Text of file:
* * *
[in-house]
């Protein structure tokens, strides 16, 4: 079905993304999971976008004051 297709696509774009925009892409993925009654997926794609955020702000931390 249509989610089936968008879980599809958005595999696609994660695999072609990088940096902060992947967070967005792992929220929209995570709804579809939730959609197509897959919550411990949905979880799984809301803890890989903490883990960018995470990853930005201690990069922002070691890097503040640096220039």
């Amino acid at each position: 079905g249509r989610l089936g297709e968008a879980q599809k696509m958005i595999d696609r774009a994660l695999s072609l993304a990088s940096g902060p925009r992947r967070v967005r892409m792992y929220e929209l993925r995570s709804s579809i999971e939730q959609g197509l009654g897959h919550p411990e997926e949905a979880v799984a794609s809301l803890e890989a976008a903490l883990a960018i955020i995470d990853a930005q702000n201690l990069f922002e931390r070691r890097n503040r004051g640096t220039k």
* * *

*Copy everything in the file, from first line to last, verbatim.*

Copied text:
[in-house]
């Protein structure tokens, strides 16, 4: 079905993304999971976008004051 297709696509774009925009892409993925009654997926794609955020702000931390 249509989610089936968008879980599809958005595999696609994660695999072609990088940096902060992947967070967005792992929220929209995570709804579809939730959609197509897959919550411990949905979880799984809301803890890989903490883990960018995470990853930005201690990069922002070691890097503040640096220039």
């Amino acid at each position: 079905g249509r989610l089936g297709e968008a879980q599809k696509m958005i595999d696609r774009a994660l695999s072609l993304a990088s940096g902060p925009r992947r967070v967005r892409m792992y929220e929209l993925r995570s709804s579809i999971e939730q959609g197509l009654g897959h919550p411990e997926e949905a979880v799984a794609s809301l803890e890989a976008a903490l883990a960018i955020i995470d990853a930005q702000n201690l990069f922002e931390r070691r890097n503040r004051g640096t220039k």